- Google Website Optimizer is a free website testing and optimization tool, which according to Google “Allows you to increase the value of your existing websites and traffic without spending a cent. Using Website Optimizer to test and optimize you web site’s content and design, you can quickly and easily increase revenue and ROI whether you’re new to marketing or an expert.” For more information about Google Website Optimizer, visit their web site at: http://www.google.com/websiteoptimizer.
We highly recommend that you begin to utilize the above Google marketing tools (or other competitive applications available) to measure the effectiveness of your website. You should also be measuring and evaluating all the human, financial and physical resources you are investing in your website to ensure they are bringing you the best ROI (return on investment).
We invite you to comment below on your experience with the above-mentioned Google tools. Or, offer suggestions for other such tools which have helped you to measure the effectiveness of your website.
“Netiquette” means exhibiting good manners when using the Internet, including creating and distributing marketing email messages.
Ten Email Do’s and Don’ts!
- Do add a compelling subject line which can be searched and found easily. Don’t miss out on this prime piece of email real estate. An interesting subject line hooks people into reading the content of your email – that’s the whole point.
- Do re-read and spell check your outgoing email – your professionalism is at stake. Set your email program to auto correct errors as you type, and do a final spell check before you hit the “send” button.
- Do provide your contact information – all of it. Include links to your website, blog, Facebook page, etc. You can automate this in your email program under “insert signature”, and then you just have one click to insert all your contact info into each email you send out. It’s the courteous thing to do, so people can reach you.
- Don’t send “spam” (unsolicited commercial email). Only send email to those with whom you have an established relationship (see “Email Permissions” paragraph below). Spam has grown exponentially over the years and today amounts to approximately 80 to 85% of all the email in the world. It is arguably one of the “dark sides” of the Internet.
- DON’T USE ALL CAPITAL LETTERS in the body of your email – it is considered the equivalent of “shouting” at someone! IT’S NOT POLITE TO SHOUT!!!
- Don’t reveal other recipients’ email addresses in the “TO” or “CC” boxes. If you are sending out a bulk email message to 100 recipients – you are revealing what should be 100 confidential email addresses. Instead put your own name (or a generic name such as “Recipient List” and use your own email address) in the “TO” box. You can then put your 100 email address list in the “BCC” box – and no other recipients’ email addresses will show up in the delivered email copy.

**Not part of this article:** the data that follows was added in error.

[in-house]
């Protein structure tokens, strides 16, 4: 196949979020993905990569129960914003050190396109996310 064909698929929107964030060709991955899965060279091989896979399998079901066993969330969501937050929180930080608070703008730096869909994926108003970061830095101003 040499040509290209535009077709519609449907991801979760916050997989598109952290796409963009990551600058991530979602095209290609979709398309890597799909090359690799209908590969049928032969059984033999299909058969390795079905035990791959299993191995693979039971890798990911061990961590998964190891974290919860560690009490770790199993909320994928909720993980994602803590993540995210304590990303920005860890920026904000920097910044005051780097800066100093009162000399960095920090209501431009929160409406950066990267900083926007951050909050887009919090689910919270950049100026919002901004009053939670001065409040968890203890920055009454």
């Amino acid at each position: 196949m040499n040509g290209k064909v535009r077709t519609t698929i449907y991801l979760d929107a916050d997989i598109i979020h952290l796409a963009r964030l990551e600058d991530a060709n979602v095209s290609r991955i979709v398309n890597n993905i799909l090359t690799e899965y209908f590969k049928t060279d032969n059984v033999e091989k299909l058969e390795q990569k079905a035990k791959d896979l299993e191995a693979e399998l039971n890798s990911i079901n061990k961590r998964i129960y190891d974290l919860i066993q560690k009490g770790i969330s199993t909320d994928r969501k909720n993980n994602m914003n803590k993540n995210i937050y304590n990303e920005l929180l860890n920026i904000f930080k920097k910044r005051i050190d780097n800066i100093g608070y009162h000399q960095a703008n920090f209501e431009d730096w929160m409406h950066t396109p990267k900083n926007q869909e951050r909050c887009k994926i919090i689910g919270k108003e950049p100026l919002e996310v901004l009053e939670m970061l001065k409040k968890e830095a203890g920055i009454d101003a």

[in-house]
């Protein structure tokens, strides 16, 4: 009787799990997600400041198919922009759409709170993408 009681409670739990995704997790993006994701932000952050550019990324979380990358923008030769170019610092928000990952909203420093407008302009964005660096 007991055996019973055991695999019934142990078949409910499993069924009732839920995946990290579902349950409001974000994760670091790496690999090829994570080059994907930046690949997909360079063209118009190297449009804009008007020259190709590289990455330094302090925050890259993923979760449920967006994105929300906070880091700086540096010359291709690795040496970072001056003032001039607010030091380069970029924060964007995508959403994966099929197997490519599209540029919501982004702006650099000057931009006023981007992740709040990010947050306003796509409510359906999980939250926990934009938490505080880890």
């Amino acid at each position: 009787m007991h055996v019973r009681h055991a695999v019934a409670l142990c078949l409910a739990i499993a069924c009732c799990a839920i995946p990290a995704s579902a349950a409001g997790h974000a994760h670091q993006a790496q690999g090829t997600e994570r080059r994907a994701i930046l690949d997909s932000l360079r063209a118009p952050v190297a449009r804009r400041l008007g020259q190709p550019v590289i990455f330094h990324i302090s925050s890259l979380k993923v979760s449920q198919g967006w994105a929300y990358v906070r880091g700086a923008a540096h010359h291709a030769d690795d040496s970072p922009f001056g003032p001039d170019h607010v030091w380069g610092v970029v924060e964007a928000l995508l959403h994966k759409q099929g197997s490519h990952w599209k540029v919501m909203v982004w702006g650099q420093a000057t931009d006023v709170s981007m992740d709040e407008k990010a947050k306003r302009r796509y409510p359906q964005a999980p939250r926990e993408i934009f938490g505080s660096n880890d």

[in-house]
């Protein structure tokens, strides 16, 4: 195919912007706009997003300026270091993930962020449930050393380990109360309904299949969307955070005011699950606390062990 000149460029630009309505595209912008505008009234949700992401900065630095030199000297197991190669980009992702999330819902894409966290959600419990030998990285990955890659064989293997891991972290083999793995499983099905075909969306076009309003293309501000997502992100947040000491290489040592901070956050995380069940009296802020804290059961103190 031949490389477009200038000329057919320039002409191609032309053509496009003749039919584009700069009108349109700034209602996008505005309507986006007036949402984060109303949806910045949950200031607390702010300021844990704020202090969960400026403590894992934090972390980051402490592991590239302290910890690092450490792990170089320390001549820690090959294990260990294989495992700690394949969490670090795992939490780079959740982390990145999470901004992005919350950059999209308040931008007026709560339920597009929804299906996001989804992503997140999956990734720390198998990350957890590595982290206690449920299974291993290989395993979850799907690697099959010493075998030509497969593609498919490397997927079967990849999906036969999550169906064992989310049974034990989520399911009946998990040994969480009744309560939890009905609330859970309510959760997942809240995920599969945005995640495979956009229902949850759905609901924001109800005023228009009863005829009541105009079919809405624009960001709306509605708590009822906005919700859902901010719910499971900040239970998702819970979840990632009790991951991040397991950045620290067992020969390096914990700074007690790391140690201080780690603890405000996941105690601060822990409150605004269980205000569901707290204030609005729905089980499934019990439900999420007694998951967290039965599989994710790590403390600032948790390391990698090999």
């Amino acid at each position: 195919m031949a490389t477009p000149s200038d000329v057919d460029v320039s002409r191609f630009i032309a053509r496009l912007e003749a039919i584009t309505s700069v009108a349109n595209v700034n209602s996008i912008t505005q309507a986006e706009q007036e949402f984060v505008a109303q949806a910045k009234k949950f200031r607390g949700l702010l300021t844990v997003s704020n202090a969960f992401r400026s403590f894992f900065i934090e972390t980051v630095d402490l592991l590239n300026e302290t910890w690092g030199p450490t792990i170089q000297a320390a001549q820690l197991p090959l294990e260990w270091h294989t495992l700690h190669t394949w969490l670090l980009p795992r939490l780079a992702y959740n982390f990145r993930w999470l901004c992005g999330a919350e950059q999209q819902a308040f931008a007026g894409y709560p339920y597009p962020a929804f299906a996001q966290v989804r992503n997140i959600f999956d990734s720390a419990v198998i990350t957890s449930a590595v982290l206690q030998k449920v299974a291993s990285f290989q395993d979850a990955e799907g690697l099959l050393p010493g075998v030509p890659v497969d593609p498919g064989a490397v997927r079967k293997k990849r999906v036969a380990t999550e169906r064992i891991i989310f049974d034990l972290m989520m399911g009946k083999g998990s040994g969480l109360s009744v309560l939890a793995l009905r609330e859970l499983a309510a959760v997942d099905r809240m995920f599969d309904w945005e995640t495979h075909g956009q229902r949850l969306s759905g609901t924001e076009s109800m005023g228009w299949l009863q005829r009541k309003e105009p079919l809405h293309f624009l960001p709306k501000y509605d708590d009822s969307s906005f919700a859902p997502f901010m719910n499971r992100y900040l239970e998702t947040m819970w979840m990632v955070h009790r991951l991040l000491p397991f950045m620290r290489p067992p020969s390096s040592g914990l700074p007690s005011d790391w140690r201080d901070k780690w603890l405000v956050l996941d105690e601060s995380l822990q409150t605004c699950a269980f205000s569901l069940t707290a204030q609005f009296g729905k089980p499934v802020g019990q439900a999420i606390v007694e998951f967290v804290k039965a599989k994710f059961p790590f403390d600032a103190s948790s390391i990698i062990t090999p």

- Don’t automatically hit the “reply all” button if you only need to “reply” to the original sender – everyone is overloaded with unwanted and unnecessary email. Don’t add to the problem.
- Don’t use a former email on “Subject A” to send a new email on “Subject B”. It makes it difficult for the receiver to file and retrieve. Start with a fresh email or, if you must use a previous email, at least be sure you change the subject line to your new topic.
- Don’t abuse the options of flagging your email as “important” or requesting a “delivered” or “read” receipt. If you always use these options (it’s the equivalent of “crying wolf”) and no one will pay attention to any of your emails.
- Do Use Email “Permissions” for mass distributed marketing messages. So, when is a legitimate email marketing message not considered “Spam”? When the sending party has implicit or actual permission from the addressee to make contact. Typically this means having an established business connection with the addressee, such as someone who has:
purchased a product or service from your business in the past – i.e. a previous customer;
purchased a product or service from your business recently – i.e. an existing customer;
signed up to receive a periodic newsletter, or special offers from your business;
“likes” or “follows” your business Facebook page, or blog;
initiated contact with your business by email, telephone, written correspondence, or submitted comments or an enquiry on your website’s guest book or “Contact Us” form;
provided you with their business card;
Let’s say your “Email permissions” list becomes too cumbersome to handle – you have so many contacts and/or you have so many email marketing messages to send out (woo hoo!). You can move up to using email campaign management software such as Constant Contact or Mail Chimp (some fees will apply) to automate the process and save you loads of time. Such software also provides statistics on delivered/opened mail which is useful for measuring your reach. However, when you start using these programs you will be required to sign off that all your contacts are “Permission-based”. So you might as well keep your contact list(s) “clean” right from the start so as not to be considered a “Spammer”.
We invite you to comment below. Do you agree with these "Netiquette Tips" or do you have some more to contribute?